Quotes From Kindred by Octavia E. Butler

Kindred by Octavia Butler

Octavia E. Butler (1947 – 2006) was an American author of science fiction. In the white male-dominated genre of science fiction, she broke ground both as a woman as well as an African-American.

After publishing some short stories, Octavia Butler’s first novel was Patternmaster (1976). It was the first in what would become a four-volume series. But it was Kindred (1979) that really put Octavia Butler on the literary map. It follows the tale of Dana, a contemporary African-American woman who travels back in time to save an ancestor who happens to be a white slave owner. By saving him in his time, she ensures her own survival in the future. Following is a selection of quotes from Kindred, showcasing Octavia Butler’s keen observations of human nature: 


“Better to stay alive,” I said. “At least while there’s a chance to get free.” I thought of the sleeping pills in my bag and wondered just how great a hypocrite I was. It was so easy to advise other people to live with their pain.”


“Repressive societies always seemed to understand the danger of ‘wrong’ ideas.”


“…I realized that I knew less about loneliness than I had thought — and much less than I would know when he went away.”


“I’d rather see the others.”
“What others?”
“The ones who make it. The ones living in freedom now.”
“If any do.”
“They do.”
“Some say they do. It’s like dying, though, and going to heaven. Nobody ever comes back to tell you about it.”


Octavia Butler

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“As a kind of castaway myself, I was happy to escape into the fictional world of someone else’s trouble.”


“Frankly, it never occurred to me that I needed someone who looked like me to show me the way. I was ignorant and arrogant and persistent and the writing left me no choice at all.”


“ … slavery of any kind fostered strange relationships. Only the overseer drew simple, unconflicting emotions of hatred and fear when he appeared briefly. But then, it was part of the overseer’s job to be hated and feared while the master kept his hands clean.”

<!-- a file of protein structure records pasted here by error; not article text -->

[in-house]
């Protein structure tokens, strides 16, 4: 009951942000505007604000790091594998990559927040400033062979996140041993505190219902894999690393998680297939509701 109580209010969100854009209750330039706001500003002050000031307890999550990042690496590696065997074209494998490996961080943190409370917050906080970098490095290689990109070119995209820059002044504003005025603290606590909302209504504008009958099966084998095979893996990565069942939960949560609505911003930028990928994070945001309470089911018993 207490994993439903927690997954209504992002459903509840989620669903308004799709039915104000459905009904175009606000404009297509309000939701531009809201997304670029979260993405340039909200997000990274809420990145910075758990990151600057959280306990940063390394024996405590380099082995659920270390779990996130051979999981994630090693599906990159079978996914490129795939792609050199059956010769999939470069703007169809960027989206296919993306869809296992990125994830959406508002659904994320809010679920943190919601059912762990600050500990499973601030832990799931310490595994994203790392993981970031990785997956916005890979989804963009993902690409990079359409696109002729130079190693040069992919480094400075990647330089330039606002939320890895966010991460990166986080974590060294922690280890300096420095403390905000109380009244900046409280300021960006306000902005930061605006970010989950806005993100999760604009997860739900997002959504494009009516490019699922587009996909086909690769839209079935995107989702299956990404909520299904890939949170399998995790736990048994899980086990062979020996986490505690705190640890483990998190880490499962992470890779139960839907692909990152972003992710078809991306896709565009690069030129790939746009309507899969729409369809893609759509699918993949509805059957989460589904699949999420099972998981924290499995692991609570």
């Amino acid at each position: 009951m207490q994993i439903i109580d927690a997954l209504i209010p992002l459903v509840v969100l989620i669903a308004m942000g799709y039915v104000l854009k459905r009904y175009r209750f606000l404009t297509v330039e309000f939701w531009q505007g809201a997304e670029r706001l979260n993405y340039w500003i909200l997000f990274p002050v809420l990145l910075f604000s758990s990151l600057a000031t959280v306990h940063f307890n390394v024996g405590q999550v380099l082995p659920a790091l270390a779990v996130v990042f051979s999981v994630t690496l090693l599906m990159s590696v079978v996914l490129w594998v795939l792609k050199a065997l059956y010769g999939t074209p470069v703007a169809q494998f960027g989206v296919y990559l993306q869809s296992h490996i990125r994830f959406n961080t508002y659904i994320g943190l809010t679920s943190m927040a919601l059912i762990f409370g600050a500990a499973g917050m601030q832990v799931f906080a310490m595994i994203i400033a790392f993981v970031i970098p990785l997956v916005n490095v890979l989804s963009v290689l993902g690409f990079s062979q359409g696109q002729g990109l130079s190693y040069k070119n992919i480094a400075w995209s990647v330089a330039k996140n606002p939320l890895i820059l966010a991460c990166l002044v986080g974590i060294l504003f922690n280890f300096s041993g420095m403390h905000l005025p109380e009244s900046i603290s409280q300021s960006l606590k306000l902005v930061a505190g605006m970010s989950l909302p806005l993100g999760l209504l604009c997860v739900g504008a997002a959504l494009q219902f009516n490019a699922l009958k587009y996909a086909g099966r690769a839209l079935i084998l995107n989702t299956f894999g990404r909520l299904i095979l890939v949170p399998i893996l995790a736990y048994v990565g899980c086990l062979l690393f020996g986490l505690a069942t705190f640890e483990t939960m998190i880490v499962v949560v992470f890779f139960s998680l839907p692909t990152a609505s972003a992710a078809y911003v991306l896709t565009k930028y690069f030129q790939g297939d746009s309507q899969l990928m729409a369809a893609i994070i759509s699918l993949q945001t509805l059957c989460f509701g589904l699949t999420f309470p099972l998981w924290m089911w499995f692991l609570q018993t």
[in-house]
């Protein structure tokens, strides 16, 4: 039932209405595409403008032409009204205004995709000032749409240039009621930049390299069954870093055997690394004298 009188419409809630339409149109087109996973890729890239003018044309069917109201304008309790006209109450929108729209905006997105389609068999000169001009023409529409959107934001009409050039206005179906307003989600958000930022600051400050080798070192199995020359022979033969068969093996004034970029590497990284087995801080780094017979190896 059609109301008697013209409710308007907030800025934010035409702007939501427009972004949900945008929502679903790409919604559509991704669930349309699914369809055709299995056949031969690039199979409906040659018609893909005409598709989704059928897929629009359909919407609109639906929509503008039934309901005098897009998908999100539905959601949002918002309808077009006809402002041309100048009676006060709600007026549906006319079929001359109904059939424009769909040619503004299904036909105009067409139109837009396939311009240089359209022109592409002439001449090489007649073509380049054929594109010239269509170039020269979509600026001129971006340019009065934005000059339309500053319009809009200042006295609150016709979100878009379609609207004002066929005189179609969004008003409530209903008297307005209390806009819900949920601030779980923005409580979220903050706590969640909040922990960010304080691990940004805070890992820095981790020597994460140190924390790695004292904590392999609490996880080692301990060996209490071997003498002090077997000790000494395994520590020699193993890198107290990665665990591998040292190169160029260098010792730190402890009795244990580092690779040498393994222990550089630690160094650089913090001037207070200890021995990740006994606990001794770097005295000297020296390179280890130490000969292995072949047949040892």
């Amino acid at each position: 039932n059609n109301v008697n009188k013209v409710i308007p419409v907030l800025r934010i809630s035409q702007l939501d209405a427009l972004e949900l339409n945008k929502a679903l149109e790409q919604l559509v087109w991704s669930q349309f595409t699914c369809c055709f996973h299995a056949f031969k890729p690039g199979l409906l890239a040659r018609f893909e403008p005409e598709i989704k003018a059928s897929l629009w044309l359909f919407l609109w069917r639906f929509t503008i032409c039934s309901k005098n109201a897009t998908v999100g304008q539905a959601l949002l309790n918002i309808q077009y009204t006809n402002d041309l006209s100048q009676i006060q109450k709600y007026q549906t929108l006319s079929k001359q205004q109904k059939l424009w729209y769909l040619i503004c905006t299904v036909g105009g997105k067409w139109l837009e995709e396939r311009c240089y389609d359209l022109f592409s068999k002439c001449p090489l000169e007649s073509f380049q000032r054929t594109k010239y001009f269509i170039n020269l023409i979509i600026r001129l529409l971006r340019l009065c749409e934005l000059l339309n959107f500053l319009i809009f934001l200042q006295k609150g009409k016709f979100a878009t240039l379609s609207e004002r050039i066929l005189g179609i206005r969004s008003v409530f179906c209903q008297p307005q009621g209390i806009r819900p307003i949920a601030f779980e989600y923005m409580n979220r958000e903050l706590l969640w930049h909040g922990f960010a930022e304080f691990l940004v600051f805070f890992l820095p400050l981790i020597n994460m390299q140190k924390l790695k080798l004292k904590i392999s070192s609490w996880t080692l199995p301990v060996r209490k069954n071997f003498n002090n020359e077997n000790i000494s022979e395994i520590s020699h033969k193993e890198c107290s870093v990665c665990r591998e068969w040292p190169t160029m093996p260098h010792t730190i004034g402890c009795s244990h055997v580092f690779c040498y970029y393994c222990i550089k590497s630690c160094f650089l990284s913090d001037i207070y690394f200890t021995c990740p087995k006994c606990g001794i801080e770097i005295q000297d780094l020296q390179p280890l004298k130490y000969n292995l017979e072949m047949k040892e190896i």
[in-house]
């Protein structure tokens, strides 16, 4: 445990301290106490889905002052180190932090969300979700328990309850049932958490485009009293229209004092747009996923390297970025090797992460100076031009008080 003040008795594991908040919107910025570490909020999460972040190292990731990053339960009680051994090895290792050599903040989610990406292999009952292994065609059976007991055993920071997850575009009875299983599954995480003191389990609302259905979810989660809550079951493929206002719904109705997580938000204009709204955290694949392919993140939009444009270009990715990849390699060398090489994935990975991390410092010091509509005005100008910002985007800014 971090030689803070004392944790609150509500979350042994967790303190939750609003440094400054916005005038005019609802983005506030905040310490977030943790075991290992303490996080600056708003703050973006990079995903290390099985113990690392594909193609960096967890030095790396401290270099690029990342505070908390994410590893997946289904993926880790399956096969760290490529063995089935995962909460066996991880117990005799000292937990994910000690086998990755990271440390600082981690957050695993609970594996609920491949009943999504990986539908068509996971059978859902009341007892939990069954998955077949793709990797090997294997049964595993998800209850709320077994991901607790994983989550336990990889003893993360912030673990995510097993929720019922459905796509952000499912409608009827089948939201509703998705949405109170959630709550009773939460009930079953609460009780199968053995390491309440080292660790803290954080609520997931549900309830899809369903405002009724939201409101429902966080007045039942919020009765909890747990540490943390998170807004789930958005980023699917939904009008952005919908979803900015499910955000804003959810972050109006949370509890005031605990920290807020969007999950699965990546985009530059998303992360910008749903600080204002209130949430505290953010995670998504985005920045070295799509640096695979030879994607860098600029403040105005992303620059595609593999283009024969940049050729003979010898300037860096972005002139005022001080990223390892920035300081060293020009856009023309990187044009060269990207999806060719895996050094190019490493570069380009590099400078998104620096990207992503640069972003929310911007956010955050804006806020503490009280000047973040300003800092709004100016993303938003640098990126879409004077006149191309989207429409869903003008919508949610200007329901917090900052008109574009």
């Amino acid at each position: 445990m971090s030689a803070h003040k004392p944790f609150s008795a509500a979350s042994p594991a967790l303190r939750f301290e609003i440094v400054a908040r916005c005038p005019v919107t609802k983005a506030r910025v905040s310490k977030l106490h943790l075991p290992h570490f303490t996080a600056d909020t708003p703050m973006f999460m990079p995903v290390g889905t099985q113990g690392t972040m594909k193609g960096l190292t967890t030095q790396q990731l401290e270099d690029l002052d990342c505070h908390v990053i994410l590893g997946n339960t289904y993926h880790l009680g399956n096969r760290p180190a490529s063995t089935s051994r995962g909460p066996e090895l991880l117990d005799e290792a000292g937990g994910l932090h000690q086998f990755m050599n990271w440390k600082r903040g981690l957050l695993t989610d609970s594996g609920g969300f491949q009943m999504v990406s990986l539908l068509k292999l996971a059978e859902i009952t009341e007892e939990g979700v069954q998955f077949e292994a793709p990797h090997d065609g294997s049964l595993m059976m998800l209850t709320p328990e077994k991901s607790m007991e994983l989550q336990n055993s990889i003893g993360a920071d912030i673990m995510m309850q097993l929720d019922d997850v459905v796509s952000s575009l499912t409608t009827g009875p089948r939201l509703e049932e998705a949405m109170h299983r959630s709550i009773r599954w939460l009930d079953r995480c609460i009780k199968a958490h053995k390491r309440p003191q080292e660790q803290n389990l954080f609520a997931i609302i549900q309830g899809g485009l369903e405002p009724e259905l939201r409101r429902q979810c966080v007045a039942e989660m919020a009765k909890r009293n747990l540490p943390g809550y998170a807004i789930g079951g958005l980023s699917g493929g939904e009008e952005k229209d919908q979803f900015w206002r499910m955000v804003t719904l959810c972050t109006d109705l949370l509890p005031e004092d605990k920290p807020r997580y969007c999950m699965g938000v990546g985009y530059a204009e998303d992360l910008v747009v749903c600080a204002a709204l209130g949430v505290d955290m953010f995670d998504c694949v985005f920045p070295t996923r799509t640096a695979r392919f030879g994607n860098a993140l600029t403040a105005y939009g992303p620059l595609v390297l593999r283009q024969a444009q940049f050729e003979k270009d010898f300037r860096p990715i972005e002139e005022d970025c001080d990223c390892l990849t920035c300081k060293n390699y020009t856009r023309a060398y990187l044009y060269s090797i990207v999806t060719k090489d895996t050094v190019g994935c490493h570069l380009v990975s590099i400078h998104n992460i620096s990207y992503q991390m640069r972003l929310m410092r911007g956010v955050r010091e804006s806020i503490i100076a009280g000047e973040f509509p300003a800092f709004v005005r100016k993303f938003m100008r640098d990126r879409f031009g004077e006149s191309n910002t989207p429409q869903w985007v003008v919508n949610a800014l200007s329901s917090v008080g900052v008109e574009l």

“Nothing in my education or knowledge of the future had helped me to escape. Yet in a few years an illiterate runaway named Harriet Tubman would make nineteen trips into this country and lead three hundred fugitives to freedom.”


“She was strange now, erratic, sometimes needing my friendship, trusting me with her dangerous longings for freedom, her wild plans to run away again; and sometimes hating me, blaming me for her trouble. One.”


Parable of the Talents (Earthseed) by Octavia E. Butler

See also: Parable of the Sower & Parable of the Talents by Octavia Butler


“Sometimes I wrote things because I couldn’t say them, couldn’t sort out my feelings about them, couldn’t keep them bottled inside me.”


“I didn’t want to depend on someone else’s chance violence again — violence that, if it came, could be more effective than I wanted.”


“I got caught up in one of Kevin’s World War II books — a book of excerpts from the recollections of concentration camp survivors. Stories of beatings, starvation, filth, disease, torture, every possible degradation. As though the Germans had been trying to do in only a few years what the Americans had worked at for nearly two hundred … Like the Nazis, antebellum whites had known quite a bit about torture – quite a bit more than I ever wanted to learn.”


“I’m not sure it’s possible for a lone black woman — or even a black man — to be protected in that place.”


Kindred by Octavia E. Butler

The Theme of Survival in Kindred


“In fact, [the South Africans] were living in the past as far as their race relations went. They lived in ease and comfort supported by huge numbers of blacks whom they kept in poverty and held in contempt.”


“He was like me – a kindred spirit crazy enough to keep on trying.”


“He had already found the way to control me — by threatening others.”


“Slavery is a long slow process of dulling.”


‘Strength. Endurance. To survive, my ancestors had to put up with more than I ever could. Much more.”


“And I began to realize why Kevin and I had fitted in so easily into this time. We weren’t really in. We were observers watching a show. We were watching history happen around us. And we were actors. While we waited to go home, we humored the people around us by pretending to be like them. But we were poor actors. We never really got into our roles. We never forgot that we were acting.”


Kindred by Octavia Butler 25th anniversary edition

 

Kindred by Octavia E. Butler on Amazon


“She had done the safe thing — had accepted a life of slavery because she was afraid. She was the kind of woman who might have been called ‘mammy’ in some other household. She was the kind of woman who would be held in contempt during the militant nineteen sixties.”


“I had seen people beaten on television and in the movies. I had seen the too-red blood substitute streaked across their backs and heard their well-rehearsed screams. But I hadn’t lain nearby and smelled their sweat or heard them pleading and praying, shamed before their families and themselves. I was probably less prepared for the reality than the child crying not far from me. In fact, she and I were reacting very much alike.”


“I felt as though I were losing my place here in my own time. Rufus’s time was a sharper, stronger reality. The work was harder, the smells and tastes were stronger, the danger was greater, the pain was worse.”


Octavia Butler

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